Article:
Finally, under a pile of papers, I unearthed a printout labeled “The Institute for New Energy,” which I had a few weeks ago searched out for some forgotten reason. This missive lists for its keywords: New Energy, Free Energy, Cold Fusion, Space Energy, Zero Point Energy, Aether, Ether, Antigravity, and Levitation, among others. Below the keywords are listed several dozen abstracts of articles on these topics for the edification of that part of the population that does not think professional scientists know what they are talking about. Among these is an article on the Podkletnov work published in the Sunday Telegraph, September 1, 1996. This tells us nothing new except for the formula of the superconducting material used.

So there we are. Lots of fuss and fury. Strange that for a topic of such importance there has been no mention in the New York Times or in Science. But what do we expect? The stuffy mainstream scientists have always been hostile to new and original ideas. Perhaps in my next column I will unearth more goodies from the Internet. It is a never-ending source of insanity.

One thing the antigravity folk have not noticed is that their discovery gives them a perpetual motion device as well as a means for space travel. Yes, it gives us free energy, in unlimited quantities. For it is only necessary to put a wheel, like a Ferris wheel, over the superconducting disk (or coil). If you locate it so that half the wheel is over the disk and half is to the side, then half the wheel will be lighter than the other half. Then this will truly be an unbalanced wheel and will turn endlessly, driving a generator and giving an endless source of mechanical or electrical energy, which, of course, is impossible.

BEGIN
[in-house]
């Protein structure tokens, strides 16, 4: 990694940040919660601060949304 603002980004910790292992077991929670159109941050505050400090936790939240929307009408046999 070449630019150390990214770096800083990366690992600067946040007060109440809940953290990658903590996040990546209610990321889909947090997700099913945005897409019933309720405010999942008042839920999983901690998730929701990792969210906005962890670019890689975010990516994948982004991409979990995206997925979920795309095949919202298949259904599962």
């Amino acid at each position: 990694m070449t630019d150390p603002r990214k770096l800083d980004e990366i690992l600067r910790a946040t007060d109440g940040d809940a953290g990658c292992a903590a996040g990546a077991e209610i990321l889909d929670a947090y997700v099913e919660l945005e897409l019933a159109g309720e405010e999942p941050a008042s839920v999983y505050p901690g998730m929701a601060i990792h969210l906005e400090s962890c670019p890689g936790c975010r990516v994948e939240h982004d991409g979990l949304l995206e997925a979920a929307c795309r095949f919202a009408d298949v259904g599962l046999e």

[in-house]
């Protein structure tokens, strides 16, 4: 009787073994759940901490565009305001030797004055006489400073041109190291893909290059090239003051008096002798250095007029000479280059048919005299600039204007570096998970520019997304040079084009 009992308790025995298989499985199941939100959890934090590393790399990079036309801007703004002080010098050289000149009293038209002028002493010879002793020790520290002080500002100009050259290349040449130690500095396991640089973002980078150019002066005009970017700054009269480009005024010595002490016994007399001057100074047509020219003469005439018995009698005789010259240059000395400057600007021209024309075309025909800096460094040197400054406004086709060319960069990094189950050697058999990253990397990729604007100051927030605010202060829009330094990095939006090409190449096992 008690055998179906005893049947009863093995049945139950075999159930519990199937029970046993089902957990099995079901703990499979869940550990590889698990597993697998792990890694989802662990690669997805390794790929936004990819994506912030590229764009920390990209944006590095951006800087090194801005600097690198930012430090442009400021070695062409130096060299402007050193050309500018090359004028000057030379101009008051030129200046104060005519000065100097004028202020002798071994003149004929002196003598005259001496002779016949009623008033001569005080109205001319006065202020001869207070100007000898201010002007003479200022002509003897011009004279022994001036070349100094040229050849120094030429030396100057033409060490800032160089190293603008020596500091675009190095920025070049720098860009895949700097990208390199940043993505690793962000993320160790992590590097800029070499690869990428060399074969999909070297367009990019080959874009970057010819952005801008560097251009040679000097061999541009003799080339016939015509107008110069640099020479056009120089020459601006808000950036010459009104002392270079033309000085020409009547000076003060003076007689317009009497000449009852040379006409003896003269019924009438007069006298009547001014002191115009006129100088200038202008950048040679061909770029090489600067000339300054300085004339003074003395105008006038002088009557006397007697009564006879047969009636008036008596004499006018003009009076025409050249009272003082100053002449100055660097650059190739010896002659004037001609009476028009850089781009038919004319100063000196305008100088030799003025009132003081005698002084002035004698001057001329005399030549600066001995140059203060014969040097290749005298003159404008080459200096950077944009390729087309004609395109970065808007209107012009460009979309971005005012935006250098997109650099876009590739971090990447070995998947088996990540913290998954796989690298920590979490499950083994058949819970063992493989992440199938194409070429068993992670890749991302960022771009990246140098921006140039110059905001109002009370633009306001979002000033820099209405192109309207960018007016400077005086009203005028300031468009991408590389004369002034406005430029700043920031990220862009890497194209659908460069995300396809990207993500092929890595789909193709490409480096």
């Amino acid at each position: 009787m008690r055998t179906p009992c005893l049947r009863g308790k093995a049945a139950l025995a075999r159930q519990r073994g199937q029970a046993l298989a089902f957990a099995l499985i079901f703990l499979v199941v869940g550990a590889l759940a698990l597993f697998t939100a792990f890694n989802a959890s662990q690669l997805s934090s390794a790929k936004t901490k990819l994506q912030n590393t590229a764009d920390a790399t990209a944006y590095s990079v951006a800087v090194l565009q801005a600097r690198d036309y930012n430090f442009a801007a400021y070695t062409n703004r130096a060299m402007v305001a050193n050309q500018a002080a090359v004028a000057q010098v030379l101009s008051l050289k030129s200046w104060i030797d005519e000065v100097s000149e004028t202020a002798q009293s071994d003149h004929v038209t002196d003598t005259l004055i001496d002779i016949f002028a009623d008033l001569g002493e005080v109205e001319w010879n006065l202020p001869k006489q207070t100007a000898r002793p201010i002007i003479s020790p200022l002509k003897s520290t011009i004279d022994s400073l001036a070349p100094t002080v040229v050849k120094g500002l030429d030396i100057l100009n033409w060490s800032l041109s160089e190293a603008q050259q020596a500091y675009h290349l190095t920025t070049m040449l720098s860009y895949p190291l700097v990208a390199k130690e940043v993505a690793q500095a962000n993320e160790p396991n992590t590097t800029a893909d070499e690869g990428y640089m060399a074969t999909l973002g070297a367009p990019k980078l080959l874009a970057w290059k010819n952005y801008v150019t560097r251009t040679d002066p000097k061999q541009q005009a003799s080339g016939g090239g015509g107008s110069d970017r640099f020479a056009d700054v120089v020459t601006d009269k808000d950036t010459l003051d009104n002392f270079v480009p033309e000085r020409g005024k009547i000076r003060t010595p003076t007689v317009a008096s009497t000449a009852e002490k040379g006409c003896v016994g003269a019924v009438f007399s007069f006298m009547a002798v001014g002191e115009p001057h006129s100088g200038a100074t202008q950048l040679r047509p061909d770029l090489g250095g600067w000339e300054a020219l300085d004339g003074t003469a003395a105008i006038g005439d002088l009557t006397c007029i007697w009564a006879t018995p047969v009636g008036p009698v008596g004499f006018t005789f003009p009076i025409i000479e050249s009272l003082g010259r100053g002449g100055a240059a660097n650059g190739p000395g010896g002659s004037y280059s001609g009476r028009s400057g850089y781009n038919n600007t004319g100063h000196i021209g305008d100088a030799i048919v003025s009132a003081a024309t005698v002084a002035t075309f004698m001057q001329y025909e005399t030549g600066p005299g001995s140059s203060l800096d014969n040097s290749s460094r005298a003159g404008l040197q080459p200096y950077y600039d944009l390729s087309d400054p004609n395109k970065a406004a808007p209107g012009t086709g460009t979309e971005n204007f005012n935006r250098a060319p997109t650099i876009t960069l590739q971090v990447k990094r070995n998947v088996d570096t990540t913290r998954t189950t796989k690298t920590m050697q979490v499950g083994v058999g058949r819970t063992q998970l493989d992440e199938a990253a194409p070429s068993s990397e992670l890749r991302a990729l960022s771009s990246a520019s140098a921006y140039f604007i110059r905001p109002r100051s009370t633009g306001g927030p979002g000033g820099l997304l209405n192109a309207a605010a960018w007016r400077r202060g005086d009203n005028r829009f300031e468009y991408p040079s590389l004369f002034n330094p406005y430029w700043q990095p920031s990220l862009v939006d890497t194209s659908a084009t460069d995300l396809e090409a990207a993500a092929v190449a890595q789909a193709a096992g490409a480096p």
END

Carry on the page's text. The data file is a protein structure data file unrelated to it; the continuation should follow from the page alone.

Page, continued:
I knew about this disproof of antigravity sixty years ago when I was a voracious science fiction reader. We loved to disprove the gravity shield H. G. Wells used in First Men in the Moon. In this story the intrepid space travelers used a material called “cavorite” to block the force of gravity from their ship, which, as I have shown above, is impossible. Science fiction writers never worry about what is possible or impossible. But scientists do.

Once again we use an established law of nature (conservation of energy) to argue against a proposed antigravity scheme. (We don’t have to know anything about gravity to use conservation of energy.) And once again we return to my fundamental theme: once a conservation law has been established with a high degree of accuracy, it is not going to be overthrown, no matter how many malcontents out there may rail against the stuffy establishment. I've seen this going on for over sixty years, and I don’t expect it to change. I admit it would be fun to know in detail just how Podkletnov got his 2% reduction in weight. Was it an error in measurement? Was it an environmental effect such as air currents or electrostatic fields? Was it a plain hoax? But I don’t have the time or energy to go to Finland to find out.

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Milton Rothman

Milton Rothman is a physicist from Philadelphia, Pennsylvania.